‘The Leftovers’ Season 1 Review: Our Emotions & Their Consequences


“Look what I found.”

Kevin Garvey (Justin Theroux) has a problem. He’s chief of police in Mapleton, a New York suburb reeling after the mysterious disappearance of more than one-hundred of their citizens three years ago. They just vanished, in the middle of their daily activities, no sign as to where they went or, better yet, why they went. Kevin’s family is still here, but here is a relative term. His son Tom (Chris Zylka) hasn’t been home for awhile, off working for the mysterious Wayne (Paterson Joseph), a man who believes he can cure people of their grief with a simple hug. Kevin’s daughter Jill (Margaret Qualley) is still at home but busy getting into trouble and holding resentment toward her mother Laurie (Amy Brenneman) who, literally, hasn’t spoken a word in eons. You see, she’s now a part of The Guilty Remnant, a cult-like group living together in a house in Mapleton, leaving their friends and families behind to serve a greater purpose. That purpose is to remind the people left in Mapleton, the leftovers, of their dearly departed loved ones, no matter how they may try to forget. Kevin deals with these conflicts between The Guilty Remnant and the leftovers every day, but none take a toll on him the way his own mind does. You see, Kevin thinks he just may be going crazy.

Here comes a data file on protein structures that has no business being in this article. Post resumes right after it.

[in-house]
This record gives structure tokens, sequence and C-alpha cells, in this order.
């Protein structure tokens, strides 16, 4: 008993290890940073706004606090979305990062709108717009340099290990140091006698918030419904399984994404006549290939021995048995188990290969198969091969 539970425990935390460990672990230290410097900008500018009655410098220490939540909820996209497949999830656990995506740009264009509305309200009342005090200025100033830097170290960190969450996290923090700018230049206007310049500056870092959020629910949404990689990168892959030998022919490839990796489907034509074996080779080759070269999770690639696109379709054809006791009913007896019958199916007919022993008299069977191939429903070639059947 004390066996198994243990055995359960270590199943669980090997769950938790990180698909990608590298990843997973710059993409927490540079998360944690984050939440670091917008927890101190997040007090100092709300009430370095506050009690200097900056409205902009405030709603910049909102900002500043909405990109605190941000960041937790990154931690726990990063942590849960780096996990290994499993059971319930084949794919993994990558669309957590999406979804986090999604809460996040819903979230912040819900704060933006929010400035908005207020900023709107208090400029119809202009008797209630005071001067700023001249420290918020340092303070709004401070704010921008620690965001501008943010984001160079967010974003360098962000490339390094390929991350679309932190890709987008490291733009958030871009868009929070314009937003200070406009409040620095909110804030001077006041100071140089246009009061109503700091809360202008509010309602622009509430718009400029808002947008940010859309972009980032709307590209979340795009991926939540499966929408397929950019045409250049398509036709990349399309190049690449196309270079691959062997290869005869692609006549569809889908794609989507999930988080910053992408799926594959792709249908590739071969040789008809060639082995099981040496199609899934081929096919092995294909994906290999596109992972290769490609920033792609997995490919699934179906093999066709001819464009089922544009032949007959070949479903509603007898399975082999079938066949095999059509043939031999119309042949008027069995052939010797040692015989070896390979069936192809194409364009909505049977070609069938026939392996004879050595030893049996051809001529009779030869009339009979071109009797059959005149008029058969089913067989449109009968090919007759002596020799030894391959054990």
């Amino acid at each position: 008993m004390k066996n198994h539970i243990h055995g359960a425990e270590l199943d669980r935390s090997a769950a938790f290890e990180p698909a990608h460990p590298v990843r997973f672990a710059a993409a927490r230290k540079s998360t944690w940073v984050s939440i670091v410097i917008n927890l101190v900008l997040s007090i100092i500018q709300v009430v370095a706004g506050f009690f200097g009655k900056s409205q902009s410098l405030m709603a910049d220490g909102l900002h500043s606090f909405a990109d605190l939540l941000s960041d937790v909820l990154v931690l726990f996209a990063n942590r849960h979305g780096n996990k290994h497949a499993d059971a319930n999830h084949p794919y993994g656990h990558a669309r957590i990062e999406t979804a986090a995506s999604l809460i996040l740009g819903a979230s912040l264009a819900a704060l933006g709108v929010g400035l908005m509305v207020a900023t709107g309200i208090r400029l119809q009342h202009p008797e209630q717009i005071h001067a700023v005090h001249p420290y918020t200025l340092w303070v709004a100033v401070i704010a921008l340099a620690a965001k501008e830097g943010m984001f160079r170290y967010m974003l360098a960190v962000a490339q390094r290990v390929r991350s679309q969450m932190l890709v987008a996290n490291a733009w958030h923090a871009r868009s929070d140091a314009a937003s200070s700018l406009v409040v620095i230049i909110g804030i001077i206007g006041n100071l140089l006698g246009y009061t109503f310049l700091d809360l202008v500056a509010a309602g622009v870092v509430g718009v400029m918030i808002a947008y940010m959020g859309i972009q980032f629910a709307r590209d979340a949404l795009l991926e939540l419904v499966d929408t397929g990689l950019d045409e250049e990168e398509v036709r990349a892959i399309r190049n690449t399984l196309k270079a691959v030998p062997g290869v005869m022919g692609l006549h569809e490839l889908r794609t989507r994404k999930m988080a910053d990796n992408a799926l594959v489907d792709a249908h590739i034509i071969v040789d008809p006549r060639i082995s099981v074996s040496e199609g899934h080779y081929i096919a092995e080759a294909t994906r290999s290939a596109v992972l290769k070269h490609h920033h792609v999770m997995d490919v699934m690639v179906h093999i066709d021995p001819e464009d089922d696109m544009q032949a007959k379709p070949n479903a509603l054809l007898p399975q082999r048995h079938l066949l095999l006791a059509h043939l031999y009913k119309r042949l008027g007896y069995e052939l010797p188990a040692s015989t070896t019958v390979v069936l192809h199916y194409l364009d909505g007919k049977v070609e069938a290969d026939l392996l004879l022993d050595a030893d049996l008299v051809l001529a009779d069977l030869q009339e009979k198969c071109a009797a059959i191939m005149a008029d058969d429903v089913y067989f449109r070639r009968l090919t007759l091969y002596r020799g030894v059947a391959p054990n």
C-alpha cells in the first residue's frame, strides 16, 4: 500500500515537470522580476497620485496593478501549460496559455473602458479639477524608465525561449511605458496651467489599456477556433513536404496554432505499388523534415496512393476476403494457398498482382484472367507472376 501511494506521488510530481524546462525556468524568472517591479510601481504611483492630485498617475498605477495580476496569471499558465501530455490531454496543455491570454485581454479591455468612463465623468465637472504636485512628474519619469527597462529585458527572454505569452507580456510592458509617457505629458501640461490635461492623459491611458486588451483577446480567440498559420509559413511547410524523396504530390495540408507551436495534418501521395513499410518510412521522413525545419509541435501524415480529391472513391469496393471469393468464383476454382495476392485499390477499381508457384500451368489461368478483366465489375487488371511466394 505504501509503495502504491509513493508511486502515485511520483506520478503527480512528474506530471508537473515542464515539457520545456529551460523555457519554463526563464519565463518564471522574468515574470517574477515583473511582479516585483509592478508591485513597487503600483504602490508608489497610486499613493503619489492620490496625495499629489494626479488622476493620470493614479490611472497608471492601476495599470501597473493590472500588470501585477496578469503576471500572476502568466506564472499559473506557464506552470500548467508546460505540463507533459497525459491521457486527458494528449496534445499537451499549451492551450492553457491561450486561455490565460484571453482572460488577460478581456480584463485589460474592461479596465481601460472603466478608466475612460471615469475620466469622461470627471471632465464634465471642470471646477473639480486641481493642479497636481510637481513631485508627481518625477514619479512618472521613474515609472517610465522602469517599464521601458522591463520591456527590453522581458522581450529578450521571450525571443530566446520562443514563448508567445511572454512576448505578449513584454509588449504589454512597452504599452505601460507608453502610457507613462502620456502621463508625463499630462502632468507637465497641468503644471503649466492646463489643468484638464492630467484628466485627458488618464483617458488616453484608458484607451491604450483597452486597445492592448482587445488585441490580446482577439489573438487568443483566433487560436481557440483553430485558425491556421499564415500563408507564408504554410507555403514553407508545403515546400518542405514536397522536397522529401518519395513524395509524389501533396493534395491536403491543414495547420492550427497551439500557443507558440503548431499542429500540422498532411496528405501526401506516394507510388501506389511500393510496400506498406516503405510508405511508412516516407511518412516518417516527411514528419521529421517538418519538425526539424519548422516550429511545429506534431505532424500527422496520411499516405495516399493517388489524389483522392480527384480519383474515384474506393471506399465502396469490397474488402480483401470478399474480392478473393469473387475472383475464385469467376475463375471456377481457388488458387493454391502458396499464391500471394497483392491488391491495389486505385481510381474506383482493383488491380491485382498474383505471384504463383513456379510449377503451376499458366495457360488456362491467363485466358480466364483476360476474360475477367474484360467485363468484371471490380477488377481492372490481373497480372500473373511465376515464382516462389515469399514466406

The Leftovers is one of HBO’s latest television endeavors, one adapted from a novel of the same name written by Tom Perrotta who himself serves as one of the main writers on the series. The series is run by Damon Lindelof, best known for being one half of the showrunner team behind ABC’s Lost. As you can imagine, any creative endeavor with Lindelof’s name on it comes with a certain amount of scrutiny based on the divisive reaction to how Lost ended. His work on The Leftovers, however, has firmly entrenched him yet again as one of the best writers working within the television landscape.

The key to The Leftovers success is its ability to set itself apart from everything else currently on television. It’s focus is not on big story events or moving its plot forward at a feverish pace, but rather on creating an eerie atmosphere and crafting characters who run almost solely on their emotions. Mapleton is a ghost town now, not because it is no longer inhabited, but because its residents have lost something within themselves. Some don’t know how to deal with losing their loved ones, throwing themselves into their work without a second thought, while others can’t help but constantly think about the departure and search for answers as to what exactly happened on that fateful day. Kevin Garvey is somewhere inbetween.